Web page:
This is in keeping with the findings of Richman (1936),McKeown (1941),Jain and Gupta (1965) and Sezen (1970) who noted the incidence of retinal haemorrhage in children born to primiparas to be twice as high as those in multiparas.

Giles (1960) had suggested that in poorly controlled and precipitious delivery of the head the pressure gradient is high and the chances of retinal haemorrhage developing is high. However, in his study as in that of Richman (1936) the length of labor did not show any correlation with the incidence of retinal haemorrhage. In the present study, it is observed that the longer the duration of labor the greater the frequency of retinal haemorrhage. This corroborates well with the findings of McKeown (1941) who found a greater frequency of retinal haemorrhage the longer the duration of labor. This in spite of the fact that McKeown's study related to the 1st stage of labor.

In the present study the incidence of retinal haemorrhage in normal delivery at 12.0% was higher than in normal deliveries where an episiotomy had been employed, 7.69%. There are no corresponding figure available for the same in the literature as they were both designated under one group as spontaneous deliveries. There was a significant increase in the incidence of retinal haemorrhages where vaccum or forceps had been used (36.36% and 33.33% respectively) with no significant difference between the groups. This correlated well with the findings of Richman (1936), Schenker and Gombos (1966), Sezen (1970) and Besio et al (1979).The negligible incidence of retinal haemorrhages in infants delivered by Caesarean section noted by these workers was also borne out by the present study inspite of the fact that in the majority of cases (13 out of 16) it was undertaken as an emergency measure.

No significant difference in the incidence of retial haemorrhages was noted with regard to the sex of the baby, the incidence in males at 12.04% being marginally higher than in females at 11.94%. Surprisingly, the incidence of retinal haemorrhages in babies with a smaller head circumference was greater than those with weight where heavier babies showed a greater frequency of found a greater frequency of haemorrhages in males because of their greater cephalic measurements and the same result was highlighted by Critchley (1968) who obtained a marked difference, the male-female ratio being 21:8. However, the findings were in keeping with the results obtained by Edgerton (1934), McKeown (1941) and Baum and Bulpitt (1970) who noted no difference in the incidence with regard to sex of the baby. As regards birth weight, the greater frequency in larger birth weight babies was in conformity with the findings of Edgerton (1934) and Critchley (1968).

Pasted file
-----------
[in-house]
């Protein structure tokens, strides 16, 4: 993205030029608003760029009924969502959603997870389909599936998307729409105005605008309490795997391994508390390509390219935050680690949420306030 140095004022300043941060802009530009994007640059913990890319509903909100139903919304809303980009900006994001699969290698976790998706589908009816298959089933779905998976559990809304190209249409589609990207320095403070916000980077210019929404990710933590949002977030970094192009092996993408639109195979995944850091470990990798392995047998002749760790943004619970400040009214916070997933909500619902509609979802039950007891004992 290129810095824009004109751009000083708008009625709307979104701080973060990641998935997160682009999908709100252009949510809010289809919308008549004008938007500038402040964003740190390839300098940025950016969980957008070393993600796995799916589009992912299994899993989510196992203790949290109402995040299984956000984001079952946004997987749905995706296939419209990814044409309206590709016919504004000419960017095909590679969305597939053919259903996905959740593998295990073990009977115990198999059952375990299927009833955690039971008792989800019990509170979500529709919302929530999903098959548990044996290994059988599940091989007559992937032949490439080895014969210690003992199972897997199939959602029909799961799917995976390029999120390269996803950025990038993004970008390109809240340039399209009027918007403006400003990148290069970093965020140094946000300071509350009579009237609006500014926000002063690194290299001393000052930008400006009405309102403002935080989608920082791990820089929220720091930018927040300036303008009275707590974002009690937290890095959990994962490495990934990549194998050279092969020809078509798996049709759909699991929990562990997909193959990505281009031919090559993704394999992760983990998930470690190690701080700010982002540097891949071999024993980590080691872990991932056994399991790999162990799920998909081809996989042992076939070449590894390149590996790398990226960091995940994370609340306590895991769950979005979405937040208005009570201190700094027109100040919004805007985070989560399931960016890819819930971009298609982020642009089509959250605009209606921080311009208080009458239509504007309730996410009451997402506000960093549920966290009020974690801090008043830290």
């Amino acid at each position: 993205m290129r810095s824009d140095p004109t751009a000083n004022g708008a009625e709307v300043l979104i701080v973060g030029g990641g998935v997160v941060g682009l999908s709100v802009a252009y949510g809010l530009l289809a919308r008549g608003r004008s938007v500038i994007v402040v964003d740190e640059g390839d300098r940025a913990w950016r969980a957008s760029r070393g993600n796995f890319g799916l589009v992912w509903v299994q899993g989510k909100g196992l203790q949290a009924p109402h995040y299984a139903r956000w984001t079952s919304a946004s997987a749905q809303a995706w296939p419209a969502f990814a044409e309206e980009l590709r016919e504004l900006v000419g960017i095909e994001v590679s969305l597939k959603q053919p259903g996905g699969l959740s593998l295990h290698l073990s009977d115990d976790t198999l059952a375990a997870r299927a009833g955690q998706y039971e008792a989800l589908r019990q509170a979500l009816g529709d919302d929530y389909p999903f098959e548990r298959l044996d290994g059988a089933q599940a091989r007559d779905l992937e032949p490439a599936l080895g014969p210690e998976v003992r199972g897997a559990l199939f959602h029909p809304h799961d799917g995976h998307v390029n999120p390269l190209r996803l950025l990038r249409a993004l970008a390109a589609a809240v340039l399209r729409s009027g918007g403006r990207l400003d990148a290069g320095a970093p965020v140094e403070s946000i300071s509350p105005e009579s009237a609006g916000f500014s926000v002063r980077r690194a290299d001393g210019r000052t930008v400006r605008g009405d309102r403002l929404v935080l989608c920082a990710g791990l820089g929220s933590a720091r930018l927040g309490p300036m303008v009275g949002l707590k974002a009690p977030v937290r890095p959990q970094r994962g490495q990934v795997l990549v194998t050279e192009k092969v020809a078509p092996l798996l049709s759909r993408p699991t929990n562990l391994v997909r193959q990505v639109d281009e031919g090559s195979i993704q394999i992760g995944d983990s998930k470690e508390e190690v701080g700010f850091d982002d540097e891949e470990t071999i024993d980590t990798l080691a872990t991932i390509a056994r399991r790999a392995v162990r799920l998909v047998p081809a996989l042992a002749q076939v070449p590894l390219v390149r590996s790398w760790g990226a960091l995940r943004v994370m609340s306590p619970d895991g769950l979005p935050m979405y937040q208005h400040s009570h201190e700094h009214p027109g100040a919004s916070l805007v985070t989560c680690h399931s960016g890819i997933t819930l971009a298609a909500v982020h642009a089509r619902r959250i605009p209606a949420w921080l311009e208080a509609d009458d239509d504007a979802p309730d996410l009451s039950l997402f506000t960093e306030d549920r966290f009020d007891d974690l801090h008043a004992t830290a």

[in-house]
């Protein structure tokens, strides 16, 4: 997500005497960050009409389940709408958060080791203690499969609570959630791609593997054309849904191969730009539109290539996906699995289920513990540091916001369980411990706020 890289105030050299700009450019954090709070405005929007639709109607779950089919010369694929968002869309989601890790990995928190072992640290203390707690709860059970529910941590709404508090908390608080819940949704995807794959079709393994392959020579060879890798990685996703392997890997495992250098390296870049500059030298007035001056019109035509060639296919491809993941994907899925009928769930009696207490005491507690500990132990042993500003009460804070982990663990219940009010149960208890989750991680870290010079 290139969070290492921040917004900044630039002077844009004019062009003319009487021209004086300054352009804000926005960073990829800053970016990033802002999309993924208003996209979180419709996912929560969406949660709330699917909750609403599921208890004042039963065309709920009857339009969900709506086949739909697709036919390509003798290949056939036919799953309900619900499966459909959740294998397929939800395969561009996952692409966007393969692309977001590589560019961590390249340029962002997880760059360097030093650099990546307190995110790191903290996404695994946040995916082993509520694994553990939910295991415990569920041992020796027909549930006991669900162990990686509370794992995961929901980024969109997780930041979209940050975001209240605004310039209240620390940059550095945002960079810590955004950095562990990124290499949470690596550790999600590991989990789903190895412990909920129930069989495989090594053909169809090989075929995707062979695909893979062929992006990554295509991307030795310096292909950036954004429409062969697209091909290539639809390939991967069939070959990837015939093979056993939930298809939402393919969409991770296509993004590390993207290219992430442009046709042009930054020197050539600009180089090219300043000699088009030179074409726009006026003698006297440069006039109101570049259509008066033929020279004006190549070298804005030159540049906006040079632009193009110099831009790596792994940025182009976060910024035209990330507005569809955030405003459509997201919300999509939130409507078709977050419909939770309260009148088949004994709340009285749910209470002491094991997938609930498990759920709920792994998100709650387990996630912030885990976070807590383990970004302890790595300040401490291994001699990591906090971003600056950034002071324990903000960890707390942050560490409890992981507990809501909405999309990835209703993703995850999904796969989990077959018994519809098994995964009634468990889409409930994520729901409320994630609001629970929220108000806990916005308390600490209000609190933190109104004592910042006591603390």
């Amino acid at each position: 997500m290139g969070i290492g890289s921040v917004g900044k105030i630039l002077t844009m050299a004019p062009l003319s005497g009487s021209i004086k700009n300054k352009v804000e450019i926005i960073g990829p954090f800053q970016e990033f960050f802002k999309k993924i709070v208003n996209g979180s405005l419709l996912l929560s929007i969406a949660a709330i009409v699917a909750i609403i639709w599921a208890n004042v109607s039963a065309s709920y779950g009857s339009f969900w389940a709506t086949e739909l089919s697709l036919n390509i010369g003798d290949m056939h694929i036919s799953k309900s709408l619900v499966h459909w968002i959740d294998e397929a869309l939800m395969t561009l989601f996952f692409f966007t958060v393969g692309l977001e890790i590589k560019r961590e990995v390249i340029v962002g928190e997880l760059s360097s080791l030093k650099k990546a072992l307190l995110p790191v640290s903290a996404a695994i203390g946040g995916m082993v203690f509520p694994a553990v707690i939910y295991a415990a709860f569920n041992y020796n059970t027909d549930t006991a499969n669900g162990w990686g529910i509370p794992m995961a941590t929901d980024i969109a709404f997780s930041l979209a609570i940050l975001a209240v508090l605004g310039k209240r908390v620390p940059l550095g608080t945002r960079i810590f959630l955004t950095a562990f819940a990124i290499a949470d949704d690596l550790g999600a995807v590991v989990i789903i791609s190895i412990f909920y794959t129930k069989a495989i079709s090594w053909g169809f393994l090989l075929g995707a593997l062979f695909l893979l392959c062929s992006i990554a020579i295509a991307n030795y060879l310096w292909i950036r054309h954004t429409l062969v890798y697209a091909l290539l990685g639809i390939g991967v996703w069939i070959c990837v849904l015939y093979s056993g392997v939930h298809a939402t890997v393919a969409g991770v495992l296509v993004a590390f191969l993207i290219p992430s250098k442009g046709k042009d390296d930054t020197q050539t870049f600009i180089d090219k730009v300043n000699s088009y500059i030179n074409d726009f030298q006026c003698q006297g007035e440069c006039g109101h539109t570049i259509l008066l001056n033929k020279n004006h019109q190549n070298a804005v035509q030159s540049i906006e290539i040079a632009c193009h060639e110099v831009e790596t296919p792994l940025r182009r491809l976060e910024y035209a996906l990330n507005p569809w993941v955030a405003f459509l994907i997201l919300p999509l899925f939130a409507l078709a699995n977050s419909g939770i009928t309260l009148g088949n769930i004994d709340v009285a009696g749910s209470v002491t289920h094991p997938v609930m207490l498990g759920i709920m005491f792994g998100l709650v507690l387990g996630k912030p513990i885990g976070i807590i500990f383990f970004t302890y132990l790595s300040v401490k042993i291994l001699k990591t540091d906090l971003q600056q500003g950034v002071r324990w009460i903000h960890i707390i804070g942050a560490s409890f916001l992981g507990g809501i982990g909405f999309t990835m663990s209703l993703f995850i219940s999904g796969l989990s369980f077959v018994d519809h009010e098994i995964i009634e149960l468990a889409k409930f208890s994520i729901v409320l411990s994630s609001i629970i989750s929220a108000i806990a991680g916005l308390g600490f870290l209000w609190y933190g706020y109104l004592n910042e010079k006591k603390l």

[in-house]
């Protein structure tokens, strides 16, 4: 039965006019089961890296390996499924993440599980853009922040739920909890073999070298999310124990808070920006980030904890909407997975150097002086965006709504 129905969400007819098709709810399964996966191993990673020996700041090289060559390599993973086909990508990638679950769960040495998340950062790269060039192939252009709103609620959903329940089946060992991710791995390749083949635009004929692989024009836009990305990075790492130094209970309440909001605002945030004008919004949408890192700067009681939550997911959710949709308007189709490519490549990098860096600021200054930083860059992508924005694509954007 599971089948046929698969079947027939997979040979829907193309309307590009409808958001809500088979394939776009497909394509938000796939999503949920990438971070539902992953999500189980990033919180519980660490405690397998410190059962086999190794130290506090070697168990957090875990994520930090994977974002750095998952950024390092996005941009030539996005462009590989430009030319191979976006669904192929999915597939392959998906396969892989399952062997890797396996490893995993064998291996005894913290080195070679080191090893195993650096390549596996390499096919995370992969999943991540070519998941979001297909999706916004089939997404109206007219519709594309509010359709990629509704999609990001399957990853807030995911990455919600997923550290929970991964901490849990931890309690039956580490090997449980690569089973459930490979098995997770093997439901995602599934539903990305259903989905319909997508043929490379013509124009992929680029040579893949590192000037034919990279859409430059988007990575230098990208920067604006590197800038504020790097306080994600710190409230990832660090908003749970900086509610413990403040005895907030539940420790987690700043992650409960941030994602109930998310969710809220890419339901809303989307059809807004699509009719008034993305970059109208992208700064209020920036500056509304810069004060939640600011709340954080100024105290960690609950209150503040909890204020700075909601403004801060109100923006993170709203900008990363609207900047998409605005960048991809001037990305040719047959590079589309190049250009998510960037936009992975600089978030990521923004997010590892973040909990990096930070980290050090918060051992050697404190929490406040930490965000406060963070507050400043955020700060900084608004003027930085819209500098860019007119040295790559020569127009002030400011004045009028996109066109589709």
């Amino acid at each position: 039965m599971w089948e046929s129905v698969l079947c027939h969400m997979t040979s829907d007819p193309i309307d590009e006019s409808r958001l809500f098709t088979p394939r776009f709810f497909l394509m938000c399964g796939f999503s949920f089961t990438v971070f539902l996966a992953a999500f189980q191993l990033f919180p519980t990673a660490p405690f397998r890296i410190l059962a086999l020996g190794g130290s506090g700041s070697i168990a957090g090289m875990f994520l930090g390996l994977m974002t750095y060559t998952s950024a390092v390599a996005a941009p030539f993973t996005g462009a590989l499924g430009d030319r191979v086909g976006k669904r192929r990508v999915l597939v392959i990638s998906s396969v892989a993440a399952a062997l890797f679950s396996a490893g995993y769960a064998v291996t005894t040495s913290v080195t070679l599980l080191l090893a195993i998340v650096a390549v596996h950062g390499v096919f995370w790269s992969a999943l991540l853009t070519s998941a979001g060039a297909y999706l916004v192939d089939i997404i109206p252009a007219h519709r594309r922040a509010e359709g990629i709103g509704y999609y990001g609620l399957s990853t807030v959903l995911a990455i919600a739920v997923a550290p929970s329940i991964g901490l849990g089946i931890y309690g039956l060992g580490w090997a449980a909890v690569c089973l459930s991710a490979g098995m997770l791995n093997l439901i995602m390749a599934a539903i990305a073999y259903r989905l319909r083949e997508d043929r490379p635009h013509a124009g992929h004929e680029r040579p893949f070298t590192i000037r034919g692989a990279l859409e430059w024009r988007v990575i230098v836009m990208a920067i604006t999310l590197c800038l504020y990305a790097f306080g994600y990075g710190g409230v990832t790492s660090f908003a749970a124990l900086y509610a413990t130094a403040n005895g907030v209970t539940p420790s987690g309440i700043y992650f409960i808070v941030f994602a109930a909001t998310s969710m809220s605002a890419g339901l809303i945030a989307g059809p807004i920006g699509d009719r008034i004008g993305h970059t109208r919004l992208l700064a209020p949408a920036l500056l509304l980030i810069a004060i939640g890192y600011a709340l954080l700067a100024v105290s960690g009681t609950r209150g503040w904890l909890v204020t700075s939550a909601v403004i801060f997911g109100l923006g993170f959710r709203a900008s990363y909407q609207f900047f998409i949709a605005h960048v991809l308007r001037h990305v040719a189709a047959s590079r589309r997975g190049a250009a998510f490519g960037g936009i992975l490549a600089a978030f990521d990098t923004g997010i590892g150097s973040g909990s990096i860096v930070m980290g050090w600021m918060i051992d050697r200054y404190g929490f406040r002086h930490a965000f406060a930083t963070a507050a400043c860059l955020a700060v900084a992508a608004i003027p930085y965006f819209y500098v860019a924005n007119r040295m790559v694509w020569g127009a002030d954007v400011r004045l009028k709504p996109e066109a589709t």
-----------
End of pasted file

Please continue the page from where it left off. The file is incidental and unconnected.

Davis (1926) expressed the view that in the majority of labor the left side of the face is directed towards the sacral promontory and pressure is likely to develop in this region, thereby giving an increased frequency of retinal haemorrhages in the left eye. Juler (1926), however, did not find any significant increase in the haemorrhages in a particular eye depending on the position of the presenting vertex. In the present study all haemorrhages were found in the vertex presentation with anterior positions of occiput, non-being found in the posterior positions, nor were any found in Breech and face presentations. There was no significant difference in the relative position of the presenting part.

A greater frequency of retinal haemorrhages in pre-term and post-term babies was noted as compared to term babies. Earlier studies by Chance et al (1950) showed a slightly increased incidence in prematures, while Kauffman (1958) had found no difference and Sezen (1970) had noted a significant increase in incidence.